By Dave Campbell | January 14, 2011
Writers: Seth Rogen, Evan Goldberg (screenplay), George W. Trendle, Fran Striker (characters, origin)
Starring: Seth Rogen, Jay Chou, Christoph Waltz, Cameron Diaz, Tom Wilkinson, Edward James Olmos, Edward Furlong
With roots from the Universal serials of the 1940’s and the TV series of the 1960’s, The Green Hornet is a buddy/vigilante superhero tale about Britt Reid (Seth Rogen), who is the son of the wealthy and respected newspaper publisher James Reid (Tom Wilkinson). Britt is a twenty-something loser playboy with little ambition to seek an identity outside of his privileged bubble…that is until James suddenly dies and Britt inherits his father’s company.
Through a humorous and bratty rich kid tantrum, Britt meets an employee of his father’s named Kato (Jay Chou). Britt soon discovers that there is much more to Kato after he scratches the surface. As it tuns out, Kato is a mechanics genius as well as a martial arts master. Britt then decides that he and Kato must become crime-fighting heros who pose as villains to keep the baddies in check. Under the identity of the Green Hornet, and with the assistance of his knowledgeable new secretary, Lenore “Casey” Case (Cameron Diaz), Britt works is way up to the king of the criminal underground Benjamin Chudnofsky (Christoph Waltz). The middle-aged Chudnofsky is becoming more and more paranoid of the younger, edgier criminals that want his top spot, so he seeks out his biggest threat (the Green Hornet) to make an example out of him.
The Green Hornet character has pretty much always been the generic Batman, and that still kind of continues to this day. The new take on The Green Hornet however, is toned to satisfy as a comedy/action film. Why didn’t I call it an action/comedy? Well, since the script was completely penned by Seth Rogen and Evan Goldberg (Superbad, Pineapple Express), it leans heavy to their strengths in dialogue. Unfortunately, the majority of the writing is so hyper focus on Rogen’s character of Britt Reid, that it left much to the imagination for the interesting characters of Casey and Chudnofsky. The shinning spot in the movie is Jay Chou’s performance as Kato. Chou’s presence as Rogen’s buddy opposite was an extremely successful casting choice, and a launching point in the Taiwanese musician’s American film career.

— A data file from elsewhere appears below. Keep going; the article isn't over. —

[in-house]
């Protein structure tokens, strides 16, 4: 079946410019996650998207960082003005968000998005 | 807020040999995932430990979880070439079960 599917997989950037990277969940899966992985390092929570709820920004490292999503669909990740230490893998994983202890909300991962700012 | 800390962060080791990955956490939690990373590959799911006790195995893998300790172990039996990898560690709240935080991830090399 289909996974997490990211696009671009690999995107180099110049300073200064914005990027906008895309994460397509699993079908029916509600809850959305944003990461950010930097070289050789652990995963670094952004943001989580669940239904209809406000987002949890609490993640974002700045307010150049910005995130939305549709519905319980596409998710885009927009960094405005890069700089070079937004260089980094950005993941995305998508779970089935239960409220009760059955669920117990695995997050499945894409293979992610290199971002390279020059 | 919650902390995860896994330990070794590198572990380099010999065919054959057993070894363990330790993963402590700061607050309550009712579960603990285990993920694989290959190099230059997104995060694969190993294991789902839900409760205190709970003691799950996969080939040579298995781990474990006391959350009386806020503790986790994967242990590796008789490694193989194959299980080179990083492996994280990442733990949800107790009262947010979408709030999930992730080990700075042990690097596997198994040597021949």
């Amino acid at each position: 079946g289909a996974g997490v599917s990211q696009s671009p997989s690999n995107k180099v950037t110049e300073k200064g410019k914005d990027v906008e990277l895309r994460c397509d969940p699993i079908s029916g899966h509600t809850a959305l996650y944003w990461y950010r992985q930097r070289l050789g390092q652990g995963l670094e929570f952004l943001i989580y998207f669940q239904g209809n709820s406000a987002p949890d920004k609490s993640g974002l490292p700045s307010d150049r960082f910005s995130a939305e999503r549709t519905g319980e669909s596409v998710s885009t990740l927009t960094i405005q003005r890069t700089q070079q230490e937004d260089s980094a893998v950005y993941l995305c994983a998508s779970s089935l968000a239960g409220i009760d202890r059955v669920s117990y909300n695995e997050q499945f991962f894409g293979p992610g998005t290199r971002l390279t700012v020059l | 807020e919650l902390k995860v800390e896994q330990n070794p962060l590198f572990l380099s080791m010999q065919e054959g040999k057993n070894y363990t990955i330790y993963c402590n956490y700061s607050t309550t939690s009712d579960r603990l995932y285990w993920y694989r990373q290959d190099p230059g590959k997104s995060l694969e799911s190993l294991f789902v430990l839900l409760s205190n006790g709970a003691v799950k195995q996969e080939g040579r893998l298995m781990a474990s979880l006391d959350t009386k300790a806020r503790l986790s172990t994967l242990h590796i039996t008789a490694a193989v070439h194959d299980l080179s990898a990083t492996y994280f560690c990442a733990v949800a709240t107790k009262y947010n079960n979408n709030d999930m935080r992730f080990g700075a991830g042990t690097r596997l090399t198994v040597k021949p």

The Green Hornet is a fun movie even though it could have just as easily been directed by David Gordon Green; who held those duties for Rogen and Goldberg’s Pineapple Express. What I mean by this, is that it doesn’t feel like a Michel Gondry film at all. Hornet oozes Seth Rogen, which is good in several aspects. As much as Rogen fans (I am one) will dig this, I personally had a hard time accepting this as a Gondry movie. Aside from two or three brief moments, Gondry’s touch was absent. My other complaint, is that Christoph Waltz who wowed us in 2009 as SS Colonel Hans Landa “The Jew Hunter” in Quentin Tarantino’s Inglourious Basterds is greatly underused as the films main villain. He kicks off the film with a great scene and then seems to only show up a few more times in some underwhelming capacity.
I have fond memories of my Dad and I watching reruns of Van Williams as The Green Hornet and Bruce Lee as Kato in the 80’s, but I don’t see a lot of new ones being made out of this one.